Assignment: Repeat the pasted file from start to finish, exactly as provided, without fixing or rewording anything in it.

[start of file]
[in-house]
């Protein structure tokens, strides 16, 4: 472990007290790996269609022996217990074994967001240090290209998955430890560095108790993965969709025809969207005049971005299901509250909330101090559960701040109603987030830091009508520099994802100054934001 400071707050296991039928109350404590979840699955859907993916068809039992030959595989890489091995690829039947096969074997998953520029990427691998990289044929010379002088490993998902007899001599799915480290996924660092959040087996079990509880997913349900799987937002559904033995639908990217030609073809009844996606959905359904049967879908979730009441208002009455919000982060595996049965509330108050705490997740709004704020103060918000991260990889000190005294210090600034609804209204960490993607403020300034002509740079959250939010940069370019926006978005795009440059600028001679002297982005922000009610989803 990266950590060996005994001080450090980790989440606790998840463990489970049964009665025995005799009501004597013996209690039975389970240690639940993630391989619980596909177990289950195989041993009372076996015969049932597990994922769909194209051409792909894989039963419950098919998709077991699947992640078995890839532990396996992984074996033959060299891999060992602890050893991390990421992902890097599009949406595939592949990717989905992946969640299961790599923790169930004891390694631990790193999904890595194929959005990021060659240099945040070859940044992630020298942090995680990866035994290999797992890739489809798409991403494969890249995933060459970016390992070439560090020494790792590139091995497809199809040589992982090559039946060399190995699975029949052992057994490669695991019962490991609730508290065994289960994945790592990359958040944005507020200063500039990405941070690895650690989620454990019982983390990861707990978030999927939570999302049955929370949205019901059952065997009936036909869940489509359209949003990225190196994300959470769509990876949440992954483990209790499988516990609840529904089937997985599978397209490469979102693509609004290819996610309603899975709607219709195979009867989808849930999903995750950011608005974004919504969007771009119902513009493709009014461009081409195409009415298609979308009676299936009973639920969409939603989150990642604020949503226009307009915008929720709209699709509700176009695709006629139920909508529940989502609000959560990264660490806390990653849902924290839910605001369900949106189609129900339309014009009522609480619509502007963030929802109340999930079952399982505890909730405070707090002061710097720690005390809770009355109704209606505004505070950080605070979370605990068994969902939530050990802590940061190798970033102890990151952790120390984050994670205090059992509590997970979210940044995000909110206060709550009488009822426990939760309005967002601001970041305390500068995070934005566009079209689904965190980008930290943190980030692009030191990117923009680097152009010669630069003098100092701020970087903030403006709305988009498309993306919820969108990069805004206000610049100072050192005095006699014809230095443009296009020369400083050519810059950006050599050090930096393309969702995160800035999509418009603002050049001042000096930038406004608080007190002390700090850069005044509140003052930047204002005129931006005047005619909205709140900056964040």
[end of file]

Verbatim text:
[in-house]
């Protein structure tokens, strides 16, 4: 472990007290790996269609022996217990074994967001240090290209998955430890560095108790993965969709025809969207005049971005299901509250909330101090559960701040109603987030830091009508520099994802100054934001 400071707050296991039928109350404590979840699955859907993916068809039992030959595989890489091995690829039947096969074997998953520029990427691998990289044929010379002088490993998902007899001599799915480290996924660092959040087996079990509880997913349900799987937002559904033995639908990217030609073809009844996606959905359904049967879908979730009441208002009455919000982060595996049965509330108050705490997740709004704020103060918000991260990889000190005294210090600034609804209204960490993607403020300034002509740079959250939010940069370019926006978005795009440059600028001679002297982005922000009610989803 990266950590060996005994001080450090980790989440606790998840463990489970049964009665025995005799009501004597013996209690039975389970240690639940993630391989619980596909177990289950195989041993009372076996015969049932597990994922769909194209051409792909894989039963419950098919998709077991699947992640078995890839532990396996992984074996033959060299891999060992602890050893991390990421992902890097599009949406595939592949990717989905992946969640299961790599923790169930004891390694631990790193999904890595194929959005990021060659240099945040070859940044992630020298942090995680990866035994290999797992890739489809798409991403494969890249995933060459970016390992070439560090020494790792590139091995497809199809040589992982090559039946060399190995699975029949052992057994490669695991019962490991609730508290065994289960994945790592990359958040944005507020200063500039990405941070690895650690989620454990019982983390990861707990978030999927939570999302049955929370949205019901059952065997009936036909869940489509359209949003990225190196994300959470769509990876949440992954483990209790499988516990609840529904089937997985599978397209490469979102693509609004290819996610309603899975709607219709195979009867989808849930999903995750950011608005974004919504969007771009119902513009493709009014461009081409195409009415298609979308009676299936009973639920969409939603989150990642604020949503226009307009915008929720709209699709509700176009695709006629139920909508529940989502609000959560990264660490806390990653849902924290839910605001369900949106189609129900339309014009009522609480619509502007963030929802109340999930079952399982505890909730405070707090002061710097720690005390809770009355109704209606505004505070950080605070979370605990068994969902939530050990802590940061190798970033102890990151952790120390984050994670205090059992509590997970979210940044995000909110206060709550009488009822426990939760309005967002601001970041305390500068995070934005566009079209689904965190980008930290943190980030692009030191990117923009680097152009010669630069003098100092701020970087903030403006709305988009498309993306919820969108990069805004206000610049100072050192005095006699014809230095443009296009020369400083050519810059950006050599050090930096393309969702995160800035999509418009603002050049001042000096930038406004608080007190002390700090850069005044509140003052930047204002005129931006005047005619909205709140900056964040």